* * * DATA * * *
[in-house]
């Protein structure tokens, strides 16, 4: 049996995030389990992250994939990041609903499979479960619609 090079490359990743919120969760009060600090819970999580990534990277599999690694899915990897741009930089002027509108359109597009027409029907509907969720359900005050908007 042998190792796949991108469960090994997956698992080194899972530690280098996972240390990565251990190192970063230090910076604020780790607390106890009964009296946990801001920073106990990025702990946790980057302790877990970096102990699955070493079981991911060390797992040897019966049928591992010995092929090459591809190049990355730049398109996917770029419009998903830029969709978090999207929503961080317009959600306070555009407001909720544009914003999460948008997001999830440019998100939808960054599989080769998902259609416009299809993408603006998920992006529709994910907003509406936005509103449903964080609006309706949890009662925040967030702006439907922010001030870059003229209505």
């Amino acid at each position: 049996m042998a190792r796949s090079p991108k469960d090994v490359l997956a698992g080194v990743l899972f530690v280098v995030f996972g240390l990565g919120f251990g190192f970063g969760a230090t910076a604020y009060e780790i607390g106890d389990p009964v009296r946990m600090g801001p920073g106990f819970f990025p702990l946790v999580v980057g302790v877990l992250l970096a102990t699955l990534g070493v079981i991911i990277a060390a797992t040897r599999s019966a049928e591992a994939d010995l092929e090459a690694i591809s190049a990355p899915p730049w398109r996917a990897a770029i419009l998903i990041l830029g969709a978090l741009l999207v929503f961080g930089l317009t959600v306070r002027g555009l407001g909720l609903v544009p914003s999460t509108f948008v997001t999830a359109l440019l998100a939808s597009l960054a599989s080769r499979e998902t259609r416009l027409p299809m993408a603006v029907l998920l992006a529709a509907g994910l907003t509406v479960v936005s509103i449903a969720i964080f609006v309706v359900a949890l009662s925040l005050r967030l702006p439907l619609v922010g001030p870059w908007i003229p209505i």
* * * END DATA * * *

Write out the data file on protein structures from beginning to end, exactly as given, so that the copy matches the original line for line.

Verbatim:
[in-house]
């Protein structure tokens, strides 16, 4: 049996995030389990992250994939990041609903499979479960619609 090079490359990743919120969760009060600090819970999580990534990277599999690694899915990897741009930089002027509108359109597009027409029907509907969720359900005050908007 042998190792796949991108469960090994997956698992080194899972530690280098996972240390990565251990190192970063230090910076604020780790607390106890009964009296946990801001920073106990990025702990946790980057302790877990970096102990699955070493079981991911060390797992040897019966049928591992010995092929090459591809190049990355730049398109996917770029419009998903830029969709978090999207929503961080317009959600306070555009407001909720544009914003999460948008997001999830440019998100939808960054599989080769998902259609416009299809993408603006998920992006529709994910907003509406936005509103449903964080609006309706949890009662925040967030702006439907922010001030870059003229209505």
């Amino acid at each position: 049996m042998a190792r796949s090079p991108k469960d090994v490359l997956a698992g080194v990743l899972f530690v280098v995030f996972g240390l990565g919120f251990g190192f970063g969760a230090t910076a604020y009060e780790i607390g106890d389990p009964v009296r946990m600090g801001p920073g106990f819970f990025p702990l946790v999580v980057g302790v877990l992250l970096a102990t699955l990534g070493v079981i991911i990277a060390a797992t040897r599999s019966a049928e591992a994939d010995l092929e090459a690694i591809s190049a990355p899915p730049w398109r996917a990897a770029i419009l998903i990041l830029g969709a978090l741009l999207v929503f961080g930089l317009t959600v306070r002027g555009l407001g909720l609903v544009p914003s999460t509108f948008v997001t999830a359109l440019l998100a939808s597009l960054a599989s080769r499979e998902t259609r416009l027409p299809m993408a603006v029907l998920l992006a529709a509907g994910l907003t509406v479960v936005s509103i449903a969720i964080f609006v309706v359900a949890l009662s925040l005050r967030l702006p439907l619609v922010g001030p870059w908007i003229p209505i």